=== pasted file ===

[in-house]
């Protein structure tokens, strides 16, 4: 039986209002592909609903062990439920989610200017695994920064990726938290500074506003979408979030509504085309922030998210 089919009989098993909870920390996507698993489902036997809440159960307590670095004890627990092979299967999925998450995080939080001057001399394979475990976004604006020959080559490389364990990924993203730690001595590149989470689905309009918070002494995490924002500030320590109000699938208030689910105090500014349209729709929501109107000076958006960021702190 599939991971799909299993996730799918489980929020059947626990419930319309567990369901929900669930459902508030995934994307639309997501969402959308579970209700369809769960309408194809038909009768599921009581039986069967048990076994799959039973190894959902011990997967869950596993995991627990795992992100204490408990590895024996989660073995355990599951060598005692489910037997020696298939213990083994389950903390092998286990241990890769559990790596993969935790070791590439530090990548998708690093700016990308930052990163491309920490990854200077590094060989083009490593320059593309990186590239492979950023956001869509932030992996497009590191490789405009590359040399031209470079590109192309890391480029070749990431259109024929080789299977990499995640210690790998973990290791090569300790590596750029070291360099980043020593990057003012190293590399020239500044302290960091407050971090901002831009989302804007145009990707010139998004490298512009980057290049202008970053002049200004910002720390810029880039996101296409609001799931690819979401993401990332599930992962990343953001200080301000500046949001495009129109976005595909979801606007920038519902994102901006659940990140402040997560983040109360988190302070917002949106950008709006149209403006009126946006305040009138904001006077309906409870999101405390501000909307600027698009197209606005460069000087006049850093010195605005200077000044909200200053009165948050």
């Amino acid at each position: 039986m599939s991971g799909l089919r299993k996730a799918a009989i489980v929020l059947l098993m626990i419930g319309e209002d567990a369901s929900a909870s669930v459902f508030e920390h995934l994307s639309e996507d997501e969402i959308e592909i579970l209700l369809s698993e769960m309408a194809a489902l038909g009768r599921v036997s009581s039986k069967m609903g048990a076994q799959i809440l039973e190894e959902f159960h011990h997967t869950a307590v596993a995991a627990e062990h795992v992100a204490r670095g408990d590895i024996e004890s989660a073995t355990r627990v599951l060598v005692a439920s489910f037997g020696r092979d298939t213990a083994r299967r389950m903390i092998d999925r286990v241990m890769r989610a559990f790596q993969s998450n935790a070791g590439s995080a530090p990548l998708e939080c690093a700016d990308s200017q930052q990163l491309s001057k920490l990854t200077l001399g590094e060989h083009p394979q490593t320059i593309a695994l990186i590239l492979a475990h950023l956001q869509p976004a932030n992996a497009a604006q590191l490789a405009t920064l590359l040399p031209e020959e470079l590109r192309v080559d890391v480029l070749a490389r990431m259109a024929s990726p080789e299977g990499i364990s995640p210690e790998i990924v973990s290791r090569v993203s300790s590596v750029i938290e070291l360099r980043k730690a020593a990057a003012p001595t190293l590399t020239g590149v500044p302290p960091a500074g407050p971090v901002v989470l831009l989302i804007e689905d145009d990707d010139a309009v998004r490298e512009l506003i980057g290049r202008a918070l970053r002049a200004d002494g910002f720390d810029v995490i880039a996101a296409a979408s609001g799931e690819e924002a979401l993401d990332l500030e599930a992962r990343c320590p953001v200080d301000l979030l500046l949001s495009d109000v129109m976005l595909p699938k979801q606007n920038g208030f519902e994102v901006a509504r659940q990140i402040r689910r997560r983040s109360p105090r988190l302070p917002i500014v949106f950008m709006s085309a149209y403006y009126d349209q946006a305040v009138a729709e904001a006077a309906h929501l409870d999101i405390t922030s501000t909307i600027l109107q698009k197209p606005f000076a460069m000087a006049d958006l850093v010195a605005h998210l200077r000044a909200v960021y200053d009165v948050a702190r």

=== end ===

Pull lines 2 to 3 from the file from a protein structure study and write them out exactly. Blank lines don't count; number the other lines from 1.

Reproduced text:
């Protein structure tokens, strides 16, 4: 039986209002592909609903062990439920989610200017695994920064990726938290500074506003979408979030509504085309922030998210 089919009989098993909870920390996507698993489902036997809440159960307590670095004890627990092979299967999925998450995080939080001057001399394979475990976004604006020959080559490389364990990924993203730690001595590149989470689905309009918070002494995490924002500030320590109000699938208030689910105090500014349209729709929501109107000076958006960021702190 599939991971799909299993996730799918489980929020059947626990419930319309567990369901929900669930459902508030995934994307639309997501969402959308579970209700369809769960309408194809038909009768599921009581039986069967048990076994799959039973190894959902011990997967869950596993995991627990795992992100204490408990590895024996989660073995355990599951060598005692489910037997020696298939213990083994389950903390092998286990241990890769559990790596993969935790070791590439530090990548998708690093700016990308930052990163491309920490990854200077590094060989083009490593320059593309990186590239492979950023956001869509932030992996497009590191490789405009590359040399031209470079590109192309890391480029070749990431259109024929080789299977990499995640210690790998973990290791090569300790590596750029070291360099980043020593990057003012190293590399020239500044302290960091407050971090901002831009989302804007145009990707010139998004490298512009980057290049202008970053002049200004910002720390810029880039996101296409609001799931690819979401993401990332599930992962990343953001200080301000500046949001495009129109976005595909979801606007920038519902994102901006659940990140402040997560983040109360988190302070917002949106950008709006149209403006009126946006305040009138904001006077309906409870999101405390501000909307600027698009197209606005460069000087006049850093010195605005200077000044909200200053009165948050």
């Amino acid at each position: 039986m599939s991971g799909l089919r299993k996730a799918a009989i489980v929020l059947l098993m626990i419930g319309e209002d567990a369901s929900a909870s669930v459902f508030e920390h995934l994307s639309e996507d997501e969402i959308e592909i579970l209700l369809s698993e769960m309408a194809a489902l038909g009768r599921v036997s009581s039986k069967m609903g048990a076994q799959i809440l039973e190894e959902f159960h011990h997967t869950a307590v596993a995991a627990e062990h795992v992100a204490r670095g408990d590895i024996e004890s989660a073995t355990r627990v599951l060598v005692a439920s489910f037997g020696r092979d298939t213990a083994r299967r389950m903390i092998d999925r286990v241990m890769r989610a559990f790596q993969s998450n935790a070791g590439s995080a530090p990548l998708e939080c690093a700016d990308s200017q930052q990163l491309s001057k920490l990854t200077l001399g590094e060989h083009p394979q490593t320059i593309a695994l990186i590239l492979a475990h950023l956001q869509p976004a932030n992996a497009a604006q590191l490789a405009t920064l590359l040399p031209e020959e470079l590109r192309v080559d890391v480029l070749a490389r990431m259109a024929s990726p080789e299977g990499i364990s995640p210690e790998i990924v973990s290791r090569v993203s300790s590596v750029i938290e070291l360099r980043k730690a020593a990057a003012p001595t190293l590399t020239g590149v500044p302290p960091a500074g407050p971090v901002v989470l831009l989302i804007e689905d145009d990707d010139a309009v998004r490298e512009l506003i980057g290049r202008a918070l970053r002049a200004d002494g910002f720390d810029v995490i880039a996101a296409a979408s609001g799931e690819e924002a979401l993401d990332l500030e599930a992962r990343c320590p953001v200080d301000l979030l500046l949001s495009d109000v129109m976005l595909p699938k979801q606007n920038g208030f519902e994102v901006a509504r659940q990140i402040r689910r997560r983040s109360p105090r988190l302070p917002i500014v949106f950008m709006s085309a149209y403006y009126d349209q946006a305040v009138a729709e904001a006077a309906h929501l409870d999101i405390t922030s501000t909307i600027l109107q698009k197209p606005f000076a460069m000087a006049d958006l850093v010195a605005h998210l200077r000044a909200v960021y200053d009165v948050a702190r």